History modern Ukraine as a sovereign state began in 1991, after the collapse of the Soviet Union. At the same time, Ukraine gained independence within the borders of the former Ukrainian SSR, the peculiarities of history, ethnic composition of the population, culture of individual regions of the republic were not taken into account.
As a result, post-Soviet Ukraine turned out to be a state with many internal problems, much more serious than those of Russia - including due to the oddities of Kiev's politics. It is these problems that represent a kind of time bomb that can undermine the modern Ukrainian statehood and leave no stone unturned on the country, which is still trying to repeat and preserve the borders of the Ukrainian SSR.
The main military-political reasons and factors of the potential collapse of Ukraine
The main reason for the political looseness of modern Ukraine is the absence of a state-forming nation. Today, Ukrainians are understood as a Galician - "Westerner", and a Little Russian from Kiev, and Russian people from Donbass and other regions of historical Novorossia, not to mention the numerous "Ukrainians by citizenship" like Arsen Avakov, who knows how turned into a Ukrainian nationalist (perhaps which is due to the trend that allows in modern Ukraine to cash in on the common people).
But the political Ukrainian nation in the former Soviet republic was never formed, and today there are more contradictions between different groups of the country's population than in common. The country's authorities, in turn, in a nationalist frenzy, do not understand that the laws on language, various prohibitions of everything Soviet and Russian, finally alienate the Russian part of Ukraine, and this is no less than half of the population and territories.
But in what case can the internal Ukrainian contradictions develop into the disintegration of Ukraine? To begin with, this disintegration, in fact, has already occurred. If in 1992 Ukraine completely duplicated the borders of the Ukrainian SSR, now we see a completely different picture: the Crimean peninsula was reunited with the Russian Federation.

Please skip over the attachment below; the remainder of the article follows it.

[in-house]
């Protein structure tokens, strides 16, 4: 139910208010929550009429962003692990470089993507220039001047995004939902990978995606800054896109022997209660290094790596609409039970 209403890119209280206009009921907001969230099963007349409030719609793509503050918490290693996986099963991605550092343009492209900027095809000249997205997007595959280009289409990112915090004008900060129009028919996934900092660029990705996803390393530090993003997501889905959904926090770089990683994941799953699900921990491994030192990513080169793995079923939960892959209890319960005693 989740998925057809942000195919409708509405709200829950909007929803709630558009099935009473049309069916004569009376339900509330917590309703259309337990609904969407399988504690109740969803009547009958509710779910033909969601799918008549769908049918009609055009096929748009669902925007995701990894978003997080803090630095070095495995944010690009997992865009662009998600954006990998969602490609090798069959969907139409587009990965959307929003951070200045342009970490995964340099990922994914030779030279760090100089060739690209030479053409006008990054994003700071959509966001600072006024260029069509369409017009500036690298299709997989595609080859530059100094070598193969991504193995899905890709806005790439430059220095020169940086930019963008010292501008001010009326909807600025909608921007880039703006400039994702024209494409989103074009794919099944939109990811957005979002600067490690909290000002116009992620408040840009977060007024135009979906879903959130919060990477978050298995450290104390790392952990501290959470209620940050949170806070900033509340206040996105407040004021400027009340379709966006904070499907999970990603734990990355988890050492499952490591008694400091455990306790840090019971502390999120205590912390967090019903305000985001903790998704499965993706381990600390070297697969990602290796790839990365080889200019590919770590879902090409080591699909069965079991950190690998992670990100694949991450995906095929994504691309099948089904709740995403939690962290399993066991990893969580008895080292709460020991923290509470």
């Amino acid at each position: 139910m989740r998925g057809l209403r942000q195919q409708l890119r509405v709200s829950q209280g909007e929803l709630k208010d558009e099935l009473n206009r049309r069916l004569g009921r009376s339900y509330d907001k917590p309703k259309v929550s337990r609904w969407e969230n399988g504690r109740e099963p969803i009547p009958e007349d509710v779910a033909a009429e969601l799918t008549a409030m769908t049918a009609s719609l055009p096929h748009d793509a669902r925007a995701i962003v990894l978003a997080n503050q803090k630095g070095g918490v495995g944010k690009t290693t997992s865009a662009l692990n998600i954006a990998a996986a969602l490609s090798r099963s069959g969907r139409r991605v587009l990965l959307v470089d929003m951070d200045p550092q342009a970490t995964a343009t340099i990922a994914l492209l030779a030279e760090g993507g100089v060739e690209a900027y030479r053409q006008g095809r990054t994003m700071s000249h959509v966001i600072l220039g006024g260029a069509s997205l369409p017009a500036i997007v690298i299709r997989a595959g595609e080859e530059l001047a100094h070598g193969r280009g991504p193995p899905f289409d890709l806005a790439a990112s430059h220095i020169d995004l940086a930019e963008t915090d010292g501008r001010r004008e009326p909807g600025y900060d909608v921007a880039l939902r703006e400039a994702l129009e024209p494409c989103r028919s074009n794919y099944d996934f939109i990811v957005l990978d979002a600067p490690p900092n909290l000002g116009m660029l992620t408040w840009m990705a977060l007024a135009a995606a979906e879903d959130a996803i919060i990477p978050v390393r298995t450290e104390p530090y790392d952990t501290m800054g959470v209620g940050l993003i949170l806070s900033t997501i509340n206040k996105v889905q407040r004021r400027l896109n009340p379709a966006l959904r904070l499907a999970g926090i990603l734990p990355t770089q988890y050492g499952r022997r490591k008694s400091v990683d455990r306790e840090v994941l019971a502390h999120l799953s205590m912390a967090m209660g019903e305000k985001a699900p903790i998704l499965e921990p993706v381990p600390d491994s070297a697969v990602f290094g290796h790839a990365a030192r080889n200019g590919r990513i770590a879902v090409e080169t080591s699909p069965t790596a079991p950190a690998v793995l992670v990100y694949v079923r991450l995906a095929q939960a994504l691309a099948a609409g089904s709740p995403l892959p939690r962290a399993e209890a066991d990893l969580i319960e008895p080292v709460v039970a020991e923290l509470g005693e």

Kiev does not control a significant part of Donbass, formally it is Ukraine, but in fact it is the Donetsk and Lugansk People's Republics, which are under Russian patronage. So the process of disintegration has already been launched, and for a long time: 7 years have passed since the reunification of Crimea with Russia, almost a third of the time that Crimea was Ukrainian after the collapse of the USSR.
Undoubtedly, the main impetus for the further disintegration of Ukraine may be the rash actions of the Ukrainian authorities themselves. First of all, we are talking about unleashing a new round of armed conflict in the Donbass. If Ukraine manages to provoke Russia to intervene, then the prospects for Kiev will be very sad. Most likely, in this case, the entire Donbass, as well as the Azov territories, will break away from Ukraine.
Even if Kiev remains prudent and refrains from any aggressive actions in Donbass, the risk of disintegration remains, since other potentially risky factors do not disappear anywhere. These include: the collapse of state institutions, a high level of crime and corruption, nationalism under conditions of a by no means mono-national state, the most severe economic crisis and social instability, the lack of clear prospects for the country's development, colossal external debts.
Ukrainians themselves believe in the disintegration of Ukraine
Interestingly, the Ukrainians themselves have long been thinking about the prospects for the disintegration of Ukraine. Last year, a sociological study by the Kiev International Institute of Sociology (KIIS) showed that more than 50% of Ukrainians surveyed believe that their country is on the verge of collapse. At the same time, there are more pessimists in the south and east of Ukraine, which is not surprising. Even the notorious Mikheil Saakashvili recently spoke about the likelihood of Ukraine breaking up into several states.
A new war in Donbass is capable of destroying Ukraine. It may well provoke a centrifugal movement in cities such as Kharkov, Dnepropetrovsk (Dnipro, as it is now called), Nikolaev, Kherson. In fact, Kiev risks leaving control only over the central and western regions.
But in the far west, not everything is so smooth: for example, in Transcarpathia, Hungarian influence is very strong, and the territories inhabited by Magyars have long been looking towards Budapest. It is enough to remember history, revise the borders, and the Ukrainian Hungarians will live in a much more successful and economically prosperous Hungary - a member of the EU and NATO.
If such a scenario is realized, the southeast will most likely form a pro-Russian state, and in the long term it will even become part of Russia. It is also possible that certain regions of western Ukraine may go to Hungary, Romania and Poland, and a pro-Western regime of a nationalist persistence will remain in the center and parts of the western regions. Perhaps it will be even more authoritarian than the current one, and even the European Union will have to distance itself from Kiev.